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7 Everyday Objects With Brilliant and Simple Designs
By Eric Limer,
Popular Mechanics, 18 September 2015.

The best designs are usually the simplest, but just because they're simple doesn't mean they're easy to come up with. Here are seven examples of objects that aren't particularly sophisticated but have a subtle, genius simplicity to their design.

1. A bicycle bell

The glory of the bicycle bell! When you pull down the lever, it spins the gear with the spinning weights, which fling out to the outside. What's missing here is the top dome that forms the actual bell. When it's on, the spinning weights slam into that to make the ringing noise.

2. A lock

The standard lock and key mechanism is one of the more well-known but still clever inventions you see every day.

The key's unique ridges cause pins inside the lock to all line up perfectly with a fault line inside the mechanism. When they all line up (and only when they all line up) the lock turns.

3. A mechanical keyboard key

This is a mechanical switch called a Cherry MX Red. it's only one of many different flavours of mechanical keys (which themselves are only one type of keyboard key), but it's probably the easiest to understand.

As you can see, pressing down on the big red part there (which is attached to the key cap) moves it out of the way so that the metal bit can complete a circuit. That mechanical connection is what tells the computer a key is being held down!

4. Wire strippers

Some wire strippers are simpler devices with hardly any moving parts, but automatic wire strippers like this make the process super easy. As you squeeze down on the pliers, the left side grips onto the wire while the right side cuts in just slightly, through the plastic but not into the metal inside. Squeeze down more and the left side pulls the still-coated wire left, while the right side pulls the severed housing off.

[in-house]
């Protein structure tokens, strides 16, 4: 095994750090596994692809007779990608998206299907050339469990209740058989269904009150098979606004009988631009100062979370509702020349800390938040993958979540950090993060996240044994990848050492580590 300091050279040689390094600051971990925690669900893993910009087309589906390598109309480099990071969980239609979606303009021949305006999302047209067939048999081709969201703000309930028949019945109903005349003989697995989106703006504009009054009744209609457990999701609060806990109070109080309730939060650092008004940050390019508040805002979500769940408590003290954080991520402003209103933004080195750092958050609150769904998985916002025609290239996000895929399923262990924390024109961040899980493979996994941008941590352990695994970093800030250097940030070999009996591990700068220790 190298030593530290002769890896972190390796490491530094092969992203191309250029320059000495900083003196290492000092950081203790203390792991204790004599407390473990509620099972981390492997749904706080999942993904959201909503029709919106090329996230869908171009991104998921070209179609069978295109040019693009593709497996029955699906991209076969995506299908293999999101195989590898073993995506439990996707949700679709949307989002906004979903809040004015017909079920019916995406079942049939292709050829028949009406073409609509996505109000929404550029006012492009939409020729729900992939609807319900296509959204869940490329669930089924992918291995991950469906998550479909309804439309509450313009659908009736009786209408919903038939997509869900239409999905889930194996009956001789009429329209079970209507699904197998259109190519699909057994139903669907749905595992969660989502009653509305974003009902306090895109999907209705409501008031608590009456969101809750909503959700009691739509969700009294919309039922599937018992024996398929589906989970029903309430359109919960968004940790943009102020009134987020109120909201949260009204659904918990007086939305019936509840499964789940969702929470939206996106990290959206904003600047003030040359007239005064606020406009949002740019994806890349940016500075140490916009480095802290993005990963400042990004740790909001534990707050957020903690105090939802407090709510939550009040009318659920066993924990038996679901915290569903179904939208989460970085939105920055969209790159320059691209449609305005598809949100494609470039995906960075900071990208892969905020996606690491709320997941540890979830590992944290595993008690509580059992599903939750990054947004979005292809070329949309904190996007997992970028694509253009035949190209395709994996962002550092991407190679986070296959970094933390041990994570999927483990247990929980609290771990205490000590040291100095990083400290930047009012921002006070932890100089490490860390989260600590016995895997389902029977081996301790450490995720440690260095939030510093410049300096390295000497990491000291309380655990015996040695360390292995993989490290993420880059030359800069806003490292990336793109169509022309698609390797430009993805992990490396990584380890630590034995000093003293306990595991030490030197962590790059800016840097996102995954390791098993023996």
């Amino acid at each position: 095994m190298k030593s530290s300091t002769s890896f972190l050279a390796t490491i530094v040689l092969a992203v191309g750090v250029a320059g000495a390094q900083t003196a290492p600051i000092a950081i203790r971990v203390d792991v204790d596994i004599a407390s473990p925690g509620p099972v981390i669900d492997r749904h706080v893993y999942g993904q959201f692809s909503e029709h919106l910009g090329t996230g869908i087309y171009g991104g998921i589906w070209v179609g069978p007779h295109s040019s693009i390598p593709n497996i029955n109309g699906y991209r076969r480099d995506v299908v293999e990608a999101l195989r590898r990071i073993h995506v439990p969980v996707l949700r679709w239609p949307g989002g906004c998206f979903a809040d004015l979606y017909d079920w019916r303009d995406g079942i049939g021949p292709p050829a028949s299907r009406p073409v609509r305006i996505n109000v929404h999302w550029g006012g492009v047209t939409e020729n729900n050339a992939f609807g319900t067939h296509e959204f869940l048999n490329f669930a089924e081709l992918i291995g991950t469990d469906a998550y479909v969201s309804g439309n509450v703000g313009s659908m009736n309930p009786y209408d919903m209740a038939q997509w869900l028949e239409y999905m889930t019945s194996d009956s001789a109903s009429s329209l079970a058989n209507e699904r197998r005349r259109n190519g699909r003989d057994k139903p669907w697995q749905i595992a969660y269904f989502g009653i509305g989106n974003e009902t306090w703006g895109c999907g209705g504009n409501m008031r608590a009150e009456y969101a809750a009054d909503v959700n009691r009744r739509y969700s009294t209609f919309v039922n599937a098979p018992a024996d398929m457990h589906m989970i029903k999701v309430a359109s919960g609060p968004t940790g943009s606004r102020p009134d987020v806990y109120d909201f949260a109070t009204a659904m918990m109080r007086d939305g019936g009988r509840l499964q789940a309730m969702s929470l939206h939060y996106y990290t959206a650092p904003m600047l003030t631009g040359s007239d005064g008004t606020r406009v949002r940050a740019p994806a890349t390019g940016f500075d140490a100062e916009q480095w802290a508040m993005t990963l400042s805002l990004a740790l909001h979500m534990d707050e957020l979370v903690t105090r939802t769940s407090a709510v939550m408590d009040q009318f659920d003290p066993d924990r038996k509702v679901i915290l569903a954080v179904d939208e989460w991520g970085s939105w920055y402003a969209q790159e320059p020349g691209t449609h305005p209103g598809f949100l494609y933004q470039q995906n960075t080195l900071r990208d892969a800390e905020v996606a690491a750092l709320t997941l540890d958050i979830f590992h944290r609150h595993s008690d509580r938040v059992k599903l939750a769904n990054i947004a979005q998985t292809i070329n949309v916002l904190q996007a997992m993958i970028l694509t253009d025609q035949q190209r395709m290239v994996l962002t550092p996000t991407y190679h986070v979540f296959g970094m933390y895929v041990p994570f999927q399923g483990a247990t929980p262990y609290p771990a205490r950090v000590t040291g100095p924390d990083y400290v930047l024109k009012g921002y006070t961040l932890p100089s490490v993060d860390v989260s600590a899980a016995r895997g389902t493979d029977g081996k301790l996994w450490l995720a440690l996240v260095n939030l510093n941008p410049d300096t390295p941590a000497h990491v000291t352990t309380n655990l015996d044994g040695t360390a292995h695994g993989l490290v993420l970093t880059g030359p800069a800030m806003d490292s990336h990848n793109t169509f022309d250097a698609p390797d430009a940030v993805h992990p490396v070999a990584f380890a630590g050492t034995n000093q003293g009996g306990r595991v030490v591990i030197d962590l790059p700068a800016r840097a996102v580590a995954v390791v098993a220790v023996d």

5. Oscillating fan

If you've ever wondered about why oscillating fans have that weird peg instead of just a switch, wonder no more. When you press down on that peg, it moves a gear into position that connects the rod that's used to spin the fan blade to a mechanism that turns the whole fan. When you pull it up, it disconnects. Clever!

6. An automotive thermostat

This is an automotive thermostat that can be used in an engine cooling system. Inside of it, there's a little chamber of wax, and when that wax heats up and melts, it expands the chamber. That chamber is connected to a rod that pokes into the cooling system. When the thermostat expands, the rod opens a valve that lets coolant into the system. And when the system cools and the thermostat contracts, the rod pulls back and the valve closes.

7. A spray bottle

Image credit: Kulbir Sandhu

It's no Super Soaker, but the mechanism of a spray bottle is a brilliant little piece of one-way valvework. When the trigger goes out, the motion moves air into the bottle and pulls water up through the straw that goes down to the bottom of the bottle and into a chamber. When the trigger is squeezed, that action forces the water out of the same chamber, but routes it through a different valve, which sends it out the bottle's nozzle to hit your cat who is being a very bad cat!

Top image: Spray Gun by Kulbir Sandhu.

[Source: Popular Mechanics. Top image added.]